Security experts who are crowd-funding a project to probe the file and disk encryption tool TrueCrypt for backdoors look set to reach their financial target.
The project “Is TrueCrypt Audited Yet?” launched on Monday and will attempt to put to rest lingering concerns over the popular encryption software with a public audit of the Windows, Linux and Mac OS X versions of TrueCrypt.
Since launching two fundraisers on Monday, the project has collected just under $35,000 -- $19,303 at the time of writing on IndieGoGo, where it aims to reach $25,000 and $15,191 at FundFill, which doesn’t list a target -- making the audit more likely to go ahead.
Calls to review TrueCrypt intensified after reports in early September that the US National Security Agency (NSA) had attempted to weaken encryption standards and had planted backdoors in encryption software.
In a statement on its website, TrueCrypt denies it has implement a backdoor in its software, and that TrueCrypt only allows decryption with the correct password or key.
But while TrueCrypt’s open source code can be reviewed by anyone, previous analyses of TrueCrypt’s Windows binary package haven’t been able to determine whether the binaries have been tampered with.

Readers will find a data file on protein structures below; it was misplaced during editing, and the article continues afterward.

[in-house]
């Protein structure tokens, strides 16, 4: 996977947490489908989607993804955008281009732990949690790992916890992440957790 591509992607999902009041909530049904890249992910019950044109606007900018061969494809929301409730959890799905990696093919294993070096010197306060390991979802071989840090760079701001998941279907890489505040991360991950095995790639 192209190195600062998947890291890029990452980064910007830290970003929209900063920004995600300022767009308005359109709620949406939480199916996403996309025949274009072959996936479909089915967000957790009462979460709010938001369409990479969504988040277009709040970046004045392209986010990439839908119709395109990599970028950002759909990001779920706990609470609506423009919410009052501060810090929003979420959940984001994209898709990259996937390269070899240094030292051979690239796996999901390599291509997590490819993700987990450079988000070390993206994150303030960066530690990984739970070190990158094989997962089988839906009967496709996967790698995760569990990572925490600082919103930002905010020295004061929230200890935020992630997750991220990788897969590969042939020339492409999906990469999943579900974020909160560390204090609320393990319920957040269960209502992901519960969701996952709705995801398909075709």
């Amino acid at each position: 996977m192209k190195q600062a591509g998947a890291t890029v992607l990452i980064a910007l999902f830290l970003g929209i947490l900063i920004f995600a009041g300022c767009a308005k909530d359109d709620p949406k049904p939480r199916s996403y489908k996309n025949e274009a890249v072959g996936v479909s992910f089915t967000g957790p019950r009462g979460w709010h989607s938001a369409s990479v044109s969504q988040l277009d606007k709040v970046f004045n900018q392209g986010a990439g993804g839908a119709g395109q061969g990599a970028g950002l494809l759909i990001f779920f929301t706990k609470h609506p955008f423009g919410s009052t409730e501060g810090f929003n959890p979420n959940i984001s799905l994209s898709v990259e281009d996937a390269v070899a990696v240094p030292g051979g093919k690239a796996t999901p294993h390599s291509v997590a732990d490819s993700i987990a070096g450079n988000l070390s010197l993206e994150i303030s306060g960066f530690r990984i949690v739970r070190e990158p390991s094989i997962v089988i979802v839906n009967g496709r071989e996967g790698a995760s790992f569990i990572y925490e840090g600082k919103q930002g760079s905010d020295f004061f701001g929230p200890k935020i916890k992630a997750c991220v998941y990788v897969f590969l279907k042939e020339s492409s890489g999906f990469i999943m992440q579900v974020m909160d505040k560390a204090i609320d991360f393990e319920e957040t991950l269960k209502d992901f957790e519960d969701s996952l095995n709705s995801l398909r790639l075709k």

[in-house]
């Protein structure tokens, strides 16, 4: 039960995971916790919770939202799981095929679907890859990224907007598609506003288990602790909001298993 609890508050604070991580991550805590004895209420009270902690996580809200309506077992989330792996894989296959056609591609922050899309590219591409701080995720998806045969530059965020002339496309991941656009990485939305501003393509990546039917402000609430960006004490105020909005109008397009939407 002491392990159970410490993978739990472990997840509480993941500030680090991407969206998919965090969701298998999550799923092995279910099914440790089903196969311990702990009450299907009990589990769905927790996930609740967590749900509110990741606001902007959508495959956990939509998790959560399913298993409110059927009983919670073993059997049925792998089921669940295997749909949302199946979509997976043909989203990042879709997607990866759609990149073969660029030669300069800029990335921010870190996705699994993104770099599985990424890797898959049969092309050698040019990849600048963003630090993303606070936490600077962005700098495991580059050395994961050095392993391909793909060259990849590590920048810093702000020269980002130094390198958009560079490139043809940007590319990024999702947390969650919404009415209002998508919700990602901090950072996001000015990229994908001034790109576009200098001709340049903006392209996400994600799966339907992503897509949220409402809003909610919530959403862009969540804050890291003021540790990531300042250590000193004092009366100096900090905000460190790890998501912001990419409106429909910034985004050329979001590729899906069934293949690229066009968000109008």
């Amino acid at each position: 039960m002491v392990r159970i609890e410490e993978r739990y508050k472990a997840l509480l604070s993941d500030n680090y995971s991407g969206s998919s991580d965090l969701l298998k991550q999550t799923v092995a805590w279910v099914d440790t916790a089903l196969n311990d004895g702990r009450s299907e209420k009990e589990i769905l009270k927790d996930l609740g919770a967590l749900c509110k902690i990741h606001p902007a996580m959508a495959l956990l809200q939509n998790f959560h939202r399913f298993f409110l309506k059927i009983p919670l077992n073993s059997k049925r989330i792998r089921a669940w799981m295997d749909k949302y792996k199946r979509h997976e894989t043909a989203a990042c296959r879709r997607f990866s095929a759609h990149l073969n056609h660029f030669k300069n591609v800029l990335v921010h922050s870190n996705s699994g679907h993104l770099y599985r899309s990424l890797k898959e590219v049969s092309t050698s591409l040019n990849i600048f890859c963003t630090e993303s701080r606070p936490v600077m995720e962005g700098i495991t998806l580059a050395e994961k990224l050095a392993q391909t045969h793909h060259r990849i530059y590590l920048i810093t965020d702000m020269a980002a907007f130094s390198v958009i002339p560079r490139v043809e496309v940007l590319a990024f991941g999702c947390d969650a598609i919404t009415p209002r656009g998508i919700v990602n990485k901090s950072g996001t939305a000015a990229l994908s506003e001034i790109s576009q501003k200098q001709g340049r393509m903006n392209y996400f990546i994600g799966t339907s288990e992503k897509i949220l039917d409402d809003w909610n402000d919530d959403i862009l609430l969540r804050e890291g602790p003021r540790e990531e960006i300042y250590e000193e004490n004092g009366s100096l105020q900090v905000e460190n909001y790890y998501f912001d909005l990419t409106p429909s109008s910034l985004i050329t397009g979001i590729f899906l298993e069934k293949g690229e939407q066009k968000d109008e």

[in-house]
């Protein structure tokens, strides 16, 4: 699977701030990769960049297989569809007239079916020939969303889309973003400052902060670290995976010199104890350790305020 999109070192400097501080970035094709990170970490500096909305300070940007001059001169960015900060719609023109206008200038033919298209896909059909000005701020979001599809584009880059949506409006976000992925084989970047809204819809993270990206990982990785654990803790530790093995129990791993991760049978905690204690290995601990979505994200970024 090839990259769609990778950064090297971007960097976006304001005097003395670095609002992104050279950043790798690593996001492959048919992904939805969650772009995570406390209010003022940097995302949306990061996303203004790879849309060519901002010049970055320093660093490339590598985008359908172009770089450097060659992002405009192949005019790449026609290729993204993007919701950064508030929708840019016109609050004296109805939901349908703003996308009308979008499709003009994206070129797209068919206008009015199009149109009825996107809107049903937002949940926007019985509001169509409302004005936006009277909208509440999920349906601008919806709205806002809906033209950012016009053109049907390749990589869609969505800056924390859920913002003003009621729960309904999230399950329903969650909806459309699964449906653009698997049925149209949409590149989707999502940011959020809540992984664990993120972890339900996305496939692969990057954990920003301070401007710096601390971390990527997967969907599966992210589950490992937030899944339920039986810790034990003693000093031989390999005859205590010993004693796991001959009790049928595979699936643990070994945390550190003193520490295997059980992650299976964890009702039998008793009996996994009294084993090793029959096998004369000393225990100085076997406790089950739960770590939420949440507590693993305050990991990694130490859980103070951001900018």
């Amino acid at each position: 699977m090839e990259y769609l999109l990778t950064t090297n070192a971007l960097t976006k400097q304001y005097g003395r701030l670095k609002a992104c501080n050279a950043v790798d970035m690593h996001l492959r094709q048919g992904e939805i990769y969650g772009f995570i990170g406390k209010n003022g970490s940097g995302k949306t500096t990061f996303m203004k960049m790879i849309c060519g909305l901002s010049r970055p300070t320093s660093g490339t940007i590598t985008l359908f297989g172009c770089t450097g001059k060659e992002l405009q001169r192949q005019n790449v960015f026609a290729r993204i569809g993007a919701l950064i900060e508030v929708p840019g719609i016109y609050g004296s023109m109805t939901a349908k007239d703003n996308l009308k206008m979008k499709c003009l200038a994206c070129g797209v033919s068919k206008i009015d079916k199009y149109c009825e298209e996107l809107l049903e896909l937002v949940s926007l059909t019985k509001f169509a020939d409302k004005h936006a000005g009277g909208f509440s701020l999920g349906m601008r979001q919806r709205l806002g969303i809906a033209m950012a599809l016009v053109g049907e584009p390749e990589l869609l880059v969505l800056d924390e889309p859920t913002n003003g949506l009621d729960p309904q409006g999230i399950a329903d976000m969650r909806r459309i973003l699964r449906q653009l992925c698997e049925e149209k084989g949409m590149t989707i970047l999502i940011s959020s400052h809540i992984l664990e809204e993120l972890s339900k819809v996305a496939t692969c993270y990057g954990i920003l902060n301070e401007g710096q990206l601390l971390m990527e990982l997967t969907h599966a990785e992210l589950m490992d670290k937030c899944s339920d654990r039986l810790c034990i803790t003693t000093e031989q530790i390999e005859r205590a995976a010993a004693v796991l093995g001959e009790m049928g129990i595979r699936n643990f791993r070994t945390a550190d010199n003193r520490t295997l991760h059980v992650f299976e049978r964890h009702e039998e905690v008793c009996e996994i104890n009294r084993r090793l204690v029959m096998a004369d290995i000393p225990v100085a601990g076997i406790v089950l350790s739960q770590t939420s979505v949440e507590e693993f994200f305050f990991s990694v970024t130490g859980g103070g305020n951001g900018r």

As Matthew Green, a cryptographer and research professor at Johns Hopkins University, “even if the Truecrypt source code is trustworthy, there's no reason to believe that the binaries are.”
But the biggest concern for Green, one of two people behind the project, is that no one knows who wrote TrueCrypt.
Why the audit is important, adds Green, is that people don’t have many options when it comes to disk encryption.
Security technologist Bruce Schneier used TrueCrypt to protect files from NSA leaker Edward Snowden stored on his air-gapped computer. And while a lot about TrueCrypt made him suspicious, he had fewer concerns with it than the only other encryption alternatives for Windows -- Microsoft’s BitLocker and Symantec’s PGPDisk.
“I am more worried about large U.S. corporations being pressured by the NSA than I am about TrueCrypt,” he wrote.
Besides aiming to fund a full audit of TrueCrypt, the project plans to use the funds to pay out bug bounties and hire a lawyer to see if TrueCrypt’s v 3.0 license really is free and open source. At the moment, the license prevents its inclusion in Ubuntu, Debian, RedHat, CentOS and Fedora, the project’s website notes.
The project will also borrow from Tor’s approach to ensuring the integrity of its binaries by implementing a “deterministic build” process where trusted binaries are verified by multiple builders.